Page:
• 'Hedgehog' type guards are a super-long spiky flexible brush which fills the gutter and prevents leaves from settling and allowing rainwater to run freely into downspouts. This is quite expensive, but it is very easy to fit since it just sits in the gutter with no attachments necessary. However, in time the hedgehog itself will become clogged with leaves and debris. It may take some time, but eventually, it will be necessary to remove, clean, and replace the hedgehog.  

Gutter Cleaning Tips

  • Be Patient!
    If your gutters haven’t been attended to in a while, the first time you have a go at clearing them yourself with your new tools it may take a while because the amount of resulting debris may be substantial. You’ll also be getting used to using a new bit of equipment and, as with anything, getting the knack can take time. Our advice is not to be put off by this experience because each time it will get easier, especially if you keep doing the job regularly.
  • Safety First
    Use of gutter cleaning tools by homeowners isn't recommended if your home is higher than one story. If you use a ladder to assist you, be sure it’s sturdy and stabilized and ideally have someone watching out for you while you work. Take special care when there are any electrical or telephone wires in the vicinity.
  • Wear Protective Gloves, Footwear, and Overalls
    Gloves can help protect your hands against dirty, rotting leaf debris that often contains bird, pigeon and squirrel droppings that are full of potentially harmful bacteria. Gloves can also prevent painful cuts from the torn metal shards of an old, ragged gutter. Sturdy footwear makes sense for a task like this and, as we’ve said, it can get pretty messy, so overalls might be a good idea.
  • Protective Eye Wear
    Eye protection is a must because one never knows what might fly out of the downspout when cleaning gutters. People have experienced rats, birds, frogs, wasps, and bees leaving at high speeds once they start removing a clog, so eyes are potentially at risk.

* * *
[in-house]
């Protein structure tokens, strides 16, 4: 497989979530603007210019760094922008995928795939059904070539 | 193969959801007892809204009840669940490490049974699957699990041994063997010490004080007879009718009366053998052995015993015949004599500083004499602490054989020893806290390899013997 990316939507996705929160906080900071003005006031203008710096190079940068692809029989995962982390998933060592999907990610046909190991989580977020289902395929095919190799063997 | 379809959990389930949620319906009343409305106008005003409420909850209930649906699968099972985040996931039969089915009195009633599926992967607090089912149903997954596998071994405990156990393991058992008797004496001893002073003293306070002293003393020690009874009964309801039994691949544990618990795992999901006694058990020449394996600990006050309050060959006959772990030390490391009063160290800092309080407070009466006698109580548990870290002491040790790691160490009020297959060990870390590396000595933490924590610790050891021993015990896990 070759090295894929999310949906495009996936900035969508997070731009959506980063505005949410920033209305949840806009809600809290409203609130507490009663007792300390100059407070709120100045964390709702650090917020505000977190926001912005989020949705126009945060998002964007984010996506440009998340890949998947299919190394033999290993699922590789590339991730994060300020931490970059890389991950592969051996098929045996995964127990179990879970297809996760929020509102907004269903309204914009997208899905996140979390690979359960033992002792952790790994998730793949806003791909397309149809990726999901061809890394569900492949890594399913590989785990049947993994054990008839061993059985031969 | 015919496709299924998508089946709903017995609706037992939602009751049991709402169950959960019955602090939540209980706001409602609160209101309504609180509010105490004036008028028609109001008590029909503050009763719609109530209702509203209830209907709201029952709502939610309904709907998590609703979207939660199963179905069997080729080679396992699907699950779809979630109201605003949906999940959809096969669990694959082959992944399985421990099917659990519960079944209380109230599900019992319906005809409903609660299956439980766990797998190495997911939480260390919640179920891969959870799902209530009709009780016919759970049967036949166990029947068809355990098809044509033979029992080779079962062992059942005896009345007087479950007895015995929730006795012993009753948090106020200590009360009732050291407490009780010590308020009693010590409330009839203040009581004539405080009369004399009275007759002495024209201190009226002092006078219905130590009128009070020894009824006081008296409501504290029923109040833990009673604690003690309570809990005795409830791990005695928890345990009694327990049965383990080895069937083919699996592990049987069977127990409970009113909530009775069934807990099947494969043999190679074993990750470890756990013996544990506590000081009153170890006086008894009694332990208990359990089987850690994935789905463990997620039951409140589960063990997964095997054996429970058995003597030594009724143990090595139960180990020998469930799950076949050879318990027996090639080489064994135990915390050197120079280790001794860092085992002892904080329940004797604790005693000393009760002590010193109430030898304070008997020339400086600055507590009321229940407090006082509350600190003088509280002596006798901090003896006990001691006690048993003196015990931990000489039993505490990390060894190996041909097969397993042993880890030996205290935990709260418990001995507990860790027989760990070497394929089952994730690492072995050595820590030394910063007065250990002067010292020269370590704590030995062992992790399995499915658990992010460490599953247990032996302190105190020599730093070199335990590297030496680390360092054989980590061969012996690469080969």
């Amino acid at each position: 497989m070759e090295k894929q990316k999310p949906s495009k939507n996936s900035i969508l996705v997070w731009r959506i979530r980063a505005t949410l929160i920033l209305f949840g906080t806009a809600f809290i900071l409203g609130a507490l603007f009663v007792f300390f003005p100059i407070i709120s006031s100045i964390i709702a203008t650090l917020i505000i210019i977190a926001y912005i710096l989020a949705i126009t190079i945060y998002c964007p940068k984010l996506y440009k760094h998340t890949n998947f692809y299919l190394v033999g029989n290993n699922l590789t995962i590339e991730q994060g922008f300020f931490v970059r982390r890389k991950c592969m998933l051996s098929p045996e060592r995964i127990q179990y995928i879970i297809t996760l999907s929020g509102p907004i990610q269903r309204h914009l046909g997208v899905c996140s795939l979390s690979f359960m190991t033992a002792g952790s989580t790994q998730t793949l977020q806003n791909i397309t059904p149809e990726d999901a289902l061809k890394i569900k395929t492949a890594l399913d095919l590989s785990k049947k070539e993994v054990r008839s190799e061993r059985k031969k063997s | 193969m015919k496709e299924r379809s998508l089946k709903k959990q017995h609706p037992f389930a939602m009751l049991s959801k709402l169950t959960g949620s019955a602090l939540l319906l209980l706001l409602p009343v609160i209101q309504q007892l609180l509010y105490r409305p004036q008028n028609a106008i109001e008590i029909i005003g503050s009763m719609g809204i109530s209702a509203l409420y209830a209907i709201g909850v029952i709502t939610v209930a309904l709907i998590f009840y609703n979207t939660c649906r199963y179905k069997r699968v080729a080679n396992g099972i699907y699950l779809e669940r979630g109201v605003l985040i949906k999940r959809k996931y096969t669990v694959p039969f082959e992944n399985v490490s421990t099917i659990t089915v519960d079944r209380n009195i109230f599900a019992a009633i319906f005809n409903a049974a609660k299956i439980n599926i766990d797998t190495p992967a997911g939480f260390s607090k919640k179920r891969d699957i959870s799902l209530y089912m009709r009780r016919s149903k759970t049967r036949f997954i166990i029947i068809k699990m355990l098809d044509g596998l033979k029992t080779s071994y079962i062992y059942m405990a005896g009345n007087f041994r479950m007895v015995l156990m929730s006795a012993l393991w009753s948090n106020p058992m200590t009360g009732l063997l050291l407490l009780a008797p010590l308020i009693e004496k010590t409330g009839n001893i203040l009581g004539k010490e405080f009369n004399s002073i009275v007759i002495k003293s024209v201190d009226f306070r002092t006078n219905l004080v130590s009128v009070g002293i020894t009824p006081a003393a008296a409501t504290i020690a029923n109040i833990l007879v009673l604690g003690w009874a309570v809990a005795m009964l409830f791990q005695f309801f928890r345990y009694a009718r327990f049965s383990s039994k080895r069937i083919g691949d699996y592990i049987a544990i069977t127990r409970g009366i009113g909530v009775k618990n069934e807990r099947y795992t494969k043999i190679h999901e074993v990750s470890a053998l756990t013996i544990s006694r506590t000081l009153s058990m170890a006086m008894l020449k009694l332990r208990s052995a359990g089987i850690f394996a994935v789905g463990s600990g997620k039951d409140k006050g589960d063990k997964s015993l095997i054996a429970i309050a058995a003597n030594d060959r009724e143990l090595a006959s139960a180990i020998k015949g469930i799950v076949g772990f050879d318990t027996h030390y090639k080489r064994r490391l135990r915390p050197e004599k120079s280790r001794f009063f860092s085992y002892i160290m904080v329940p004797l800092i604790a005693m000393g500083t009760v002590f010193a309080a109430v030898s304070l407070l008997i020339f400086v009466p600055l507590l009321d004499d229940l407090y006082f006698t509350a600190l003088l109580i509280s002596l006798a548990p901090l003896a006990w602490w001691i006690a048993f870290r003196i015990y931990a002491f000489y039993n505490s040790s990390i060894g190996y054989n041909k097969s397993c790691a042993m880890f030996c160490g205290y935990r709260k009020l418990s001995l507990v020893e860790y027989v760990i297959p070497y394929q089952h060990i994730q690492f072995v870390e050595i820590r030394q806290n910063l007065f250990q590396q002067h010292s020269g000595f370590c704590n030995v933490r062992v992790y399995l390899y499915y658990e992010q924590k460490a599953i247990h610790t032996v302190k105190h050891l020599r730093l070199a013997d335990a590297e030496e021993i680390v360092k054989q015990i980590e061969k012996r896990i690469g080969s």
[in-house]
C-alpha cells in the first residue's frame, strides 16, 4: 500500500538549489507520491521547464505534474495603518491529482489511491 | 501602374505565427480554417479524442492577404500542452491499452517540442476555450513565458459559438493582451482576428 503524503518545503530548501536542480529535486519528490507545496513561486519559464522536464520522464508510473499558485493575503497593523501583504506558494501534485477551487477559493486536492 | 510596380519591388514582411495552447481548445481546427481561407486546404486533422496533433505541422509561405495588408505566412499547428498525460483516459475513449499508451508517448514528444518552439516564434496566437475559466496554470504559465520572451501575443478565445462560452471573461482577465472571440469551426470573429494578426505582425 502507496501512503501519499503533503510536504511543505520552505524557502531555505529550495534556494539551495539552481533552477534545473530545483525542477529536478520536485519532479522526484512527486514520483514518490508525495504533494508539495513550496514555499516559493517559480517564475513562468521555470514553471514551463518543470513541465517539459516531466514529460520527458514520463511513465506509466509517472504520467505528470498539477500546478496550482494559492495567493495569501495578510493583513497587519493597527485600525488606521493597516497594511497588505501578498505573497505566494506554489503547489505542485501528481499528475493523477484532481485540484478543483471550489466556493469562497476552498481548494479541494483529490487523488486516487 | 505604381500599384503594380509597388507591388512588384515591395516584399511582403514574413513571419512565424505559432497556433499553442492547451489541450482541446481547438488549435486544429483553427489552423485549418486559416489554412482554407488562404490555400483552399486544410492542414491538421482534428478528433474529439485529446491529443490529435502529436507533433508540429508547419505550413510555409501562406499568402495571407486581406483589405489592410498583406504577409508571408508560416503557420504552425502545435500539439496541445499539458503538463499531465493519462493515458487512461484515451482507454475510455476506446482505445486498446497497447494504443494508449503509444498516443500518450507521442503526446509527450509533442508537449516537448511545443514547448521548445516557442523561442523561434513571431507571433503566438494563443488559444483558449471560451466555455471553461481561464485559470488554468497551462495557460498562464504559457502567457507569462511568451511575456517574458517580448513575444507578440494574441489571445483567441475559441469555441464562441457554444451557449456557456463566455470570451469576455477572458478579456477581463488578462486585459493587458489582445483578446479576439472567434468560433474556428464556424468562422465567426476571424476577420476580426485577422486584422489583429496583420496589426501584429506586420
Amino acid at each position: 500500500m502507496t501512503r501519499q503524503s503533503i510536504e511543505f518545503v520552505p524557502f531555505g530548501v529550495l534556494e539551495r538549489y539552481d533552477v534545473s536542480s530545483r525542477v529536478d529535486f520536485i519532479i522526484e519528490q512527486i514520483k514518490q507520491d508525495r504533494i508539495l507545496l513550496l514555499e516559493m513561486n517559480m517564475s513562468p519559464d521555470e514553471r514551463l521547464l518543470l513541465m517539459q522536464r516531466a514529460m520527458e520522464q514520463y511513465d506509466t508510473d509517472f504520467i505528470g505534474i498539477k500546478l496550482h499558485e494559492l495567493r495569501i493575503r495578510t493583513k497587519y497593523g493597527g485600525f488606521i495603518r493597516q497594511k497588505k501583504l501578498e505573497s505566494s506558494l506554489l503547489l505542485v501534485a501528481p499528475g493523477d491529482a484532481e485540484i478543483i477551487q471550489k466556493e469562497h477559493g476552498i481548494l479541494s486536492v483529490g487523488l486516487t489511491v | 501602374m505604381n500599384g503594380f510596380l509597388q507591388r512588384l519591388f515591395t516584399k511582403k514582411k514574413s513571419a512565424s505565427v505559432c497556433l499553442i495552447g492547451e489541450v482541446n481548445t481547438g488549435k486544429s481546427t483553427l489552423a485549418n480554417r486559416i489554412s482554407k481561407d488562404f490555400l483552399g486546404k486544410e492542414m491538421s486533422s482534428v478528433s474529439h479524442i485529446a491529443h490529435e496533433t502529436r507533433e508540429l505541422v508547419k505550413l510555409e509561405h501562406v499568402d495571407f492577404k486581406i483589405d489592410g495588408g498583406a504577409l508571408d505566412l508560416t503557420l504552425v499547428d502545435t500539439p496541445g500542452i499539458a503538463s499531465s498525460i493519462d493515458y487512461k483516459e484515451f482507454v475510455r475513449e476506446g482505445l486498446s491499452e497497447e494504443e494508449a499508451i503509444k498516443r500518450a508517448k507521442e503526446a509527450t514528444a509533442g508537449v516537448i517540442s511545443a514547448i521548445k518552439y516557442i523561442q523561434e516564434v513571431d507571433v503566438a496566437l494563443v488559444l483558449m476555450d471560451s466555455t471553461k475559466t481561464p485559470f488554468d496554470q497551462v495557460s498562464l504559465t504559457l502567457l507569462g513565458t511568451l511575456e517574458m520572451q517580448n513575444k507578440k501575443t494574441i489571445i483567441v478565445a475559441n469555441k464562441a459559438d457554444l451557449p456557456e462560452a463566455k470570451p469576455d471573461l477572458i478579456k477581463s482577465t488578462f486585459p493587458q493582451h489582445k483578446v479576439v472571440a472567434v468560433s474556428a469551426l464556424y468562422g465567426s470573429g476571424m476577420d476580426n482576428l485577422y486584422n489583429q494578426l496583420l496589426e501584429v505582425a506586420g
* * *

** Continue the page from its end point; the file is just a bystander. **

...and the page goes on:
• Check the roof for debris
    It’s a good idea to rake all debris off the roof first if you possibly can. Otherwise, the next rain will wash all that debris down into the clean gutter, clogging it up again.
  • Don’t forget to check downspouts
    Make sure the downspouts (leader pipe) are clear. When you’ve cleared the gutters themselves, there’s a good chance that some of the material may block the downspouts. After all the gutters are cleaned out, run the water hose down the downspout at full pressure. If there’s any clogging in the downspout, then this needs to be removed.


This may sound a little odd, but you might even find you enjoy this essential yet onerous task if you had the right tools for the job. There’s no doubt that seeing all that debris coming out of the gutters and downspouts is very satisfying. Even more so when you know you’ve saved so much money compared to paying the professionals to do the job.

There are some spectacular 'hanging gardens' in the gutters of homes in my area, where grass, weeds, and even tree saplings have taken root. Whenever I spot one, I’m perplexed – and also somewhat concerned – that the householders don't make an effort to keep on top of the relatively straightforward task of cleaning gutters.

In the long run, it would save them so much money, and it also looks so unsightly. Yes, I’m going to say it again: prevention is (always) better than a cure. Take a look at some of the options we’ve suggested above and see which one would work best for your home.

Ian Haynes is an expert writer who has successfully deployed over 500 plumbing pages and other related content. He has an excellent understanding of home plumbing issues and translates his experiences via Plumbing Lab so readers can have a better understanding of common household problems. Outside of his work, Ian likes exploring Brooklyn with his Labrador.